Self-rated health does not predict 10-year weight change among middle-aged adults in a longitudinal population study by Margareta Norberg( )

2 editions published in 2011 in English and held by 3 WorldCat member libraries worldwide

Background : There is a worldwide obesity epidemic, but lack of a simple method, applicable for research or clinical use, to identify individuals at high risk of weight gain. Therefore, the relationship of self-rated health and 10-year percent weight change was evaluated to determine if self-rated health would predict weight change. Methods : From 1990 to 2008, adults aged 30, 40, 50 and 60 years were invited to health surveys that included self-rated health and measured weight and height. ANOVA was used to evaluate the relationship of 10-year percent weight change and self-rated health. Results : The study population consisted of 29,207 participants (46.5% men). There was no relationship between baseline self-rated health and 10-year percent weight change for middle-aged men or women. Conclusions : Self-rated health is not able to predict weight change over a 10-year period in this age group
Lipoprotein(a) and the Apolipoprotein B/A1 Ratio Independently Associate With Surgery for Aortic Stenosis Only in Patients With Concomitant Coronary Artery Disease by Johan Ljungberg( )

2 editions published in 2017 in English and held by 2 WorldCat member libraries worldwide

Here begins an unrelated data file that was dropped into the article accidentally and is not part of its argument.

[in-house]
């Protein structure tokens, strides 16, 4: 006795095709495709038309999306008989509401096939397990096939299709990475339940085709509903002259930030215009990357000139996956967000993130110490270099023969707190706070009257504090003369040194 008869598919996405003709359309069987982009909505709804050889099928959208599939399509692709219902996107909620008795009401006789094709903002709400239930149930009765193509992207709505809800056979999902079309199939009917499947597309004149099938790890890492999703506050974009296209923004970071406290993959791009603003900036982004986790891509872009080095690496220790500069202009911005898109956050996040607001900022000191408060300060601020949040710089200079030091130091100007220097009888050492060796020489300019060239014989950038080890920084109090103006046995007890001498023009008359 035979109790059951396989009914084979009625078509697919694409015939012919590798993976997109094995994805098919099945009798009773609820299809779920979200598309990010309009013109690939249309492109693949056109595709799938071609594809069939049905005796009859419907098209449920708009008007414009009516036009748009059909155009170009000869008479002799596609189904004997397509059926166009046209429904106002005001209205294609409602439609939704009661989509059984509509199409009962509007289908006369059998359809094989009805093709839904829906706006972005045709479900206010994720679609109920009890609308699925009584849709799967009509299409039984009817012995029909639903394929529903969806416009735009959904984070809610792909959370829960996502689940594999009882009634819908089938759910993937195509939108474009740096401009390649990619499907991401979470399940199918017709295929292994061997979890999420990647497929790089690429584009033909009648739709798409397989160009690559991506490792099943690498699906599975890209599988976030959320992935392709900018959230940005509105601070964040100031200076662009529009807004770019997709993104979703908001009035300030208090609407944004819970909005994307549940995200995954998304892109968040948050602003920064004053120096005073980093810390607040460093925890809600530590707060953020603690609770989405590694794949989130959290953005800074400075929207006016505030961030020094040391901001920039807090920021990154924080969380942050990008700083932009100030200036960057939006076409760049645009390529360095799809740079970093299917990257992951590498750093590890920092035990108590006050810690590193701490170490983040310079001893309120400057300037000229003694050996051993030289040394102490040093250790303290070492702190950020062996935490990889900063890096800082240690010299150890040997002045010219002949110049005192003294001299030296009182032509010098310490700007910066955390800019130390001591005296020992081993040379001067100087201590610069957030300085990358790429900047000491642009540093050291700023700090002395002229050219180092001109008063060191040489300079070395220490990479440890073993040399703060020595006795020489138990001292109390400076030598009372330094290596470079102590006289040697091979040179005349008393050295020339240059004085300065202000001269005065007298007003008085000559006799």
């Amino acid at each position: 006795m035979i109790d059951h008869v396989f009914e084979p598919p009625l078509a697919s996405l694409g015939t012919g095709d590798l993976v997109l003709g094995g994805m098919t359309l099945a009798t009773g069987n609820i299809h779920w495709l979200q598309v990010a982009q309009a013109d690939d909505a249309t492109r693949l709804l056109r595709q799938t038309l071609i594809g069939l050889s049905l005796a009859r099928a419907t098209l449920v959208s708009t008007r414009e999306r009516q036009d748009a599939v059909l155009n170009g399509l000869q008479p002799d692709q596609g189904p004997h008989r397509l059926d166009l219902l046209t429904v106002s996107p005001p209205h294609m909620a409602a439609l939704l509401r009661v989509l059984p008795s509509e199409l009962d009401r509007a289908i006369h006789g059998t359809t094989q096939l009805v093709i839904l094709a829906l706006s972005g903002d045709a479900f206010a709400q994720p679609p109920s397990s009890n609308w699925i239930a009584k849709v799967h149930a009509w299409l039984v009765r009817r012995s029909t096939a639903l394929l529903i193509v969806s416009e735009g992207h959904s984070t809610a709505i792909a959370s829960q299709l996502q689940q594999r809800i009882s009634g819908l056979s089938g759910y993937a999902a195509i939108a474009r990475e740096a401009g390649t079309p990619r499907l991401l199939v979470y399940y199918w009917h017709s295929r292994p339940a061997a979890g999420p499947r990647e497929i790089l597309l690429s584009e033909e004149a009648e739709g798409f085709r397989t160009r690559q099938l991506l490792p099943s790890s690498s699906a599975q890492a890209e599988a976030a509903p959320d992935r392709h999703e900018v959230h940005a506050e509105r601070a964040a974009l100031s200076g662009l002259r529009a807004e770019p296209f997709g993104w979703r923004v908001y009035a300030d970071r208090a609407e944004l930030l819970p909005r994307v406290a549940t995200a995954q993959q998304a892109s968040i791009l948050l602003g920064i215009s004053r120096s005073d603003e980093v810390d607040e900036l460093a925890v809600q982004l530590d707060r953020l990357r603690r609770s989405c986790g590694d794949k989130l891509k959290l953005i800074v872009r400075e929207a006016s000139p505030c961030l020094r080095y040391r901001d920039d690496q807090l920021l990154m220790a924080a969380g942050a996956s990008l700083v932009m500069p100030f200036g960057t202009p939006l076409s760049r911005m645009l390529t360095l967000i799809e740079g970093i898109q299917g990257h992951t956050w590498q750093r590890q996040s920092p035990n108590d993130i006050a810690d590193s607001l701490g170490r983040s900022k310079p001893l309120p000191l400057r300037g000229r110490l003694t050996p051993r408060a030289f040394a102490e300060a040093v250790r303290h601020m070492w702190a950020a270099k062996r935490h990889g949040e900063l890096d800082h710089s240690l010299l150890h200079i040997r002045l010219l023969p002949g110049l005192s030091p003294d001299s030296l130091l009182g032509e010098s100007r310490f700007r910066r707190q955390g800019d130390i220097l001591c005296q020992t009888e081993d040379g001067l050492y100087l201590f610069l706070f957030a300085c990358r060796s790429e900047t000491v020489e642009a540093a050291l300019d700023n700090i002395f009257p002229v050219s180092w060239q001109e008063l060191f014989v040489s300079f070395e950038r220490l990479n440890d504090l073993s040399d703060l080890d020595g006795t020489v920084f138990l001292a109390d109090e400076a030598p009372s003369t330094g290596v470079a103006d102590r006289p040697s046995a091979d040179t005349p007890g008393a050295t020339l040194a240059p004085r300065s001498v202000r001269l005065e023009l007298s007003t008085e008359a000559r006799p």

BACKGROUND: Aortic stenosis (AS) has different clinical phenotypes, including AS with or without concomitant coronary artery disease (CAD). It is unknown whether these phenotypes share the same risk factors. In particular, lipoprotein(a) [Lp(a)] and apolipoproteins (Apo) are associated with AS, but it is unknown whether these associations differ among phenotypes. In this prospective analysis we examined the impact of Lp(a) and Apo in subgroups of patients with AS. METHODS AND RESULTS: We identified 336 patients (mean age at survey 56.7 years, 48% female) who underwent surgery for AS after a median 10.9 years (interquartile range 9.3 years), participants in 1 of 3 large population surveys. For each patient, 2 matched referents were allocated. Lp(a) and Apo were analyzed in the baseline samples. Uni- and multivariable logistic regression analyses were used to estimate risks related to a 1 (ln) standard deviation increase in Lp(a) and the ratio of Apo B to Apo A1 (Apo B/A1 ratio). High levels of Lp(a) predicted surgery for AS in 203 patients with concomitant CAD (odds ratio [95% confidence intervals]) (1.29 [1.07-1.55]), but not in 132 patients without CAD (1.04 [0.83-1.29]) in the fully adjusted model. Similarly, a high Apo B/A1 ratio predicted surgery in patients with concomitant CAD (1.43 [1.16-1.76]) but not in those without CAD (0.87 [0.69-1.10]). CONCLUSIONS: High levels of Lp(a) and a high Apo B/A1 ratio were associated with surgery for AS in patients with concomitant CAD but not in those with isolated AS. This finding may lead to a new avenue of research for targeted risk factor interventions in this population